This is a translation of one of the 45 blogs I wrote during my three month stay in Paris, 2021-2022.



Januari, 13 2022
On a long walk through Montmartre today I came upon le Cimitière de Saint Vincent. Out of curiosity I entered the grounds, saw a few hundred monuments from different periods and sizes and began to scan the graves methodically. An enjoyable activity during which I took notes of all kinds of information of small interest. Almost at the end in a corner of the cemetery under a large cypress I noticed a messy display of cat pictures and figurines and thought; ‘probably the grave of a cat lady.” In passing I saw the white bucket with the inscription “pour Steinlen ne pas voler”. And actually engraved on a flat tombstone his name and details.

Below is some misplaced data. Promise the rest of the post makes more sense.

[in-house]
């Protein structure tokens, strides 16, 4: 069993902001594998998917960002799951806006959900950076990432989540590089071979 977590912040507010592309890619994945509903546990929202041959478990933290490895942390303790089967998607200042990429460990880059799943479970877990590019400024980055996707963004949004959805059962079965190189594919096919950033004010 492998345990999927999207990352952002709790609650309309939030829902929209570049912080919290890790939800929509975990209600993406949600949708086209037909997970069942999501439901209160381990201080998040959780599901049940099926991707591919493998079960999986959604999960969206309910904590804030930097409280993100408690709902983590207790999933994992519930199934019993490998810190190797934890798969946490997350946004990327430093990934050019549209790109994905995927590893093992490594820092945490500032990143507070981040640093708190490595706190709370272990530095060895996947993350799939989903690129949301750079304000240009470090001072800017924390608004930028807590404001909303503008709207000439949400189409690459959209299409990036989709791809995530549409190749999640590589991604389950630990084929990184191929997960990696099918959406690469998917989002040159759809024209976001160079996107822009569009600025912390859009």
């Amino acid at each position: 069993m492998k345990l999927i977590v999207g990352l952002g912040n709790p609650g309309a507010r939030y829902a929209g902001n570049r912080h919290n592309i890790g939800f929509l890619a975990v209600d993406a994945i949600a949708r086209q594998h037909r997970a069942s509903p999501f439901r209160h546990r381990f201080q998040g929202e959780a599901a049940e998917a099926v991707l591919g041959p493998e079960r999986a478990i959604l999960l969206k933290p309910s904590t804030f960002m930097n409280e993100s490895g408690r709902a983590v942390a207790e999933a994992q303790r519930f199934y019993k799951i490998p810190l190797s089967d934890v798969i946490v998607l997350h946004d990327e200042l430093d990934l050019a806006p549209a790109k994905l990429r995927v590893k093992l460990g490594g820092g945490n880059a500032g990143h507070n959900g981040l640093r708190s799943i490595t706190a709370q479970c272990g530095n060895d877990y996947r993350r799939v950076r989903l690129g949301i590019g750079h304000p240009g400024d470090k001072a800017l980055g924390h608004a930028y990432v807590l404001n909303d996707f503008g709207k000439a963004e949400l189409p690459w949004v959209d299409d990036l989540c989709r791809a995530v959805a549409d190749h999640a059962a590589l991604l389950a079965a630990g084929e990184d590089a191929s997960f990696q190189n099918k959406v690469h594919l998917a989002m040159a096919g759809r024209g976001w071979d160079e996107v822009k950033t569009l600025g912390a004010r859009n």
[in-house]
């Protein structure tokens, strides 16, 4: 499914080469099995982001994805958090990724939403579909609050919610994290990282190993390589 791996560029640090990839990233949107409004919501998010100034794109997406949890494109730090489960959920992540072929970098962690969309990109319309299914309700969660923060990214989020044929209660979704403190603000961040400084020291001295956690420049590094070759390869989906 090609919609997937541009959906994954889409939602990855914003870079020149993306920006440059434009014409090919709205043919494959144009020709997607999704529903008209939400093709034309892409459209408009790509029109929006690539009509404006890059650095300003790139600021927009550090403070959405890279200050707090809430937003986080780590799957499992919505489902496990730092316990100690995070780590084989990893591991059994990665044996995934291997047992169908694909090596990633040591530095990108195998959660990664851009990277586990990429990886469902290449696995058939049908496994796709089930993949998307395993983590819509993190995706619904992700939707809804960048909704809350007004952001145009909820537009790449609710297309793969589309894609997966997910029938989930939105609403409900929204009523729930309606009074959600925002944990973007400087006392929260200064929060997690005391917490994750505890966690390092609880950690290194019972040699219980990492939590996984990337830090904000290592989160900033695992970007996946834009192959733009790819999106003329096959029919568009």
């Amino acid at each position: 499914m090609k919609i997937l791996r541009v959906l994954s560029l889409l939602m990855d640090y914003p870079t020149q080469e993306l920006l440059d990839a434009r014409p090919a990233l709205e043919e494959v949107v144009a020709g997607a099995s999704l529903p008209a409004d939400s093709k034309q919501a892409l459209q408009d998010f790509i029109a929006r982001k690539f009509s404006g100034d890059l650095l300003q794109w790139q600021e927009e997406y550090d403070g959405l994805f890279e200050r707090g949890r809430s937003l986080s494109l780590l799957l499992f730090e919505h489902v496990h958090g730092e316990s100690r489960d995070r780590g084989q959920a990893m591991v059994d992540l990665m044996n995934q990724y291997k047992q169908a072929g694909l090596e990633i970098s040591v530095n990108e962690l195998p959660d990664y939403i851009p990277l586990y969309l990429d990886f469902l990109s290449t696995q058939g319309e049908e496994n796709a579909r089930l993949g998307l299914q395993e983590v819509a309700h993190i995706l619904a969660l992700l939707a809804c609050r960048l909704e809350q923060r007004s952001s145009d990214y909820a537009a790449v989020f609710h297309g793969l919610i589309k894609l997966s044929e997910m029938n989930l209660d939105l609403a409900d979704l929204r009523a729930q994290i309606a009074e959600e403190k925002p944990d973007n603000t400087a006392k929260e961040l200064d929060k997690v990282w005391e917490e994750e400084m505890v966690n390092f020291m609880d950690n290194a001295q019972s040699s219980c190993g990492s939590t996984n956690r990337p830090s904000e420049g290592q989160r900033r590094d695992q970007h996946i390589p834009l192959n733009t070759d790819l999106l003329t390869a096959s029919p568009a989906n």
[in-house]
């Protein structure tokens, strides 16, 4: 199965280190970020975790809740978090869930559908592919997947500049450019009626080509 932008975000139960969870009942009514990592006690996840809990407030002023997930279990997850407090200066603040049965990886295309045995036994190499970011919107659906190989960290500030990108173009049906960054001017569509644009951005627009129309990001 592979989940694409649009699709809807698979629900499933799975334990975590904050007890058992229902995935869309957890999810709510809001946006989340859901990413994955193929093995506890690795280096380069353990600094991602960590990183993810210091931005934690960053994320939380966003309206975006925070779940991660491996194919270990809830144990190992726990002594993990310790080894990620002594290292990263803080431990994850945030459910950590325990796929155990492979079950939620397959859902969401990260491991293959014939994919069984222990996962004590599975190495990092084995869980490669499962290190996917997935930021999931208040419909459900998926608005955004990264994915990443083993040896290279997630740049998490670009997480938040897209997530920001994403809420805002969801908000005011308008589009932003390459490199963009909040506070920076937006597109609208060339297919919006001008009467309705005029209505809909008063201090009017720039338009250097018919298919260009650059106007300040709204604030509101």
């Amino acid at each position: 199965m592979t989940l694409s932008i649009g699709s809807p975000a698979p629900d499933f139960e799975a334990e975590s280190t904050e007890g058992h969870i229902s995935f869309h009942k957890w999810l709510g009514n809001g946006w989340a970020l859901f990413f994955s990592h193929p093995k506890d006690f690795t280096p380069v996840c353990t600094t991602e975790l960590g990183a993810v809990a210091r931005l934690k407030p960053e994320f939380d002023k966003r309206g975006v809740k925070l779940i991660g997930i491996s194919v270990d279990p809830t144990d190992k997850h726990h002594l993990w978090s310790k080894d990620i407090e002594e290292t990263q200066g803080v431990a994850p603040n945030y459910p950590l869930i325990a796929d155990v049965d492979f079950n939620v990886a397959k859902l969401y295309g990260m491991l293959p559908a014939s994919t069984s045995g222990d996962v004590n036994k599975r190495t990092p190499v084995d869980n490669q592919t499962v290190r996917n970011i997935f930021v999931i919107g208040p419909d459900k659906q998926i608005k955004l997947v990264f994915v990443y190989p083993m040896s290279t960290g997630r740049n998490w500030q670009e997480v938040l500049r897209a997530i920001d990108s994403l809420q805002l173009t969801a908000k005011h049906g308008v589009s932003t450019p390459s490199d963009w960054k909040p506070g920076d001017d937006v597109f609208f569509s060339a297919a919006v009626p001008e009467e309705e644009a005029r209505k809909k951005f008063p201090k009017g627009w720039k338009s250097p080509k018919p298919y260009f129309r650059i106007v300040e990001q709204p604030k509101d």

When looking for information on Steinlen it is teeming with cats, which to me has no special appeal. Steinlen for me represents an artist of sincere engagement with the living conditions and plights of ordinary people, drawings as slices of everyday life in a big metropole. I love his drawings for magazines like ‘L’Assiette au Beurre” such as ‘Le Veau d’Or’ or his etchings on scenes from World War One.

Yet Steinlen also appears to have been a real kind of ‘cat man’ who fed the street cats of Montmartre. In a blog text written by Magdalin Asimakis for The Met ( 2 november 2017) I read that for him these cats represented the freedom of Montmartre. Living the life of a Bohemian ‘unobstructed by capitalist Paris’. I’m glad I followed my nose.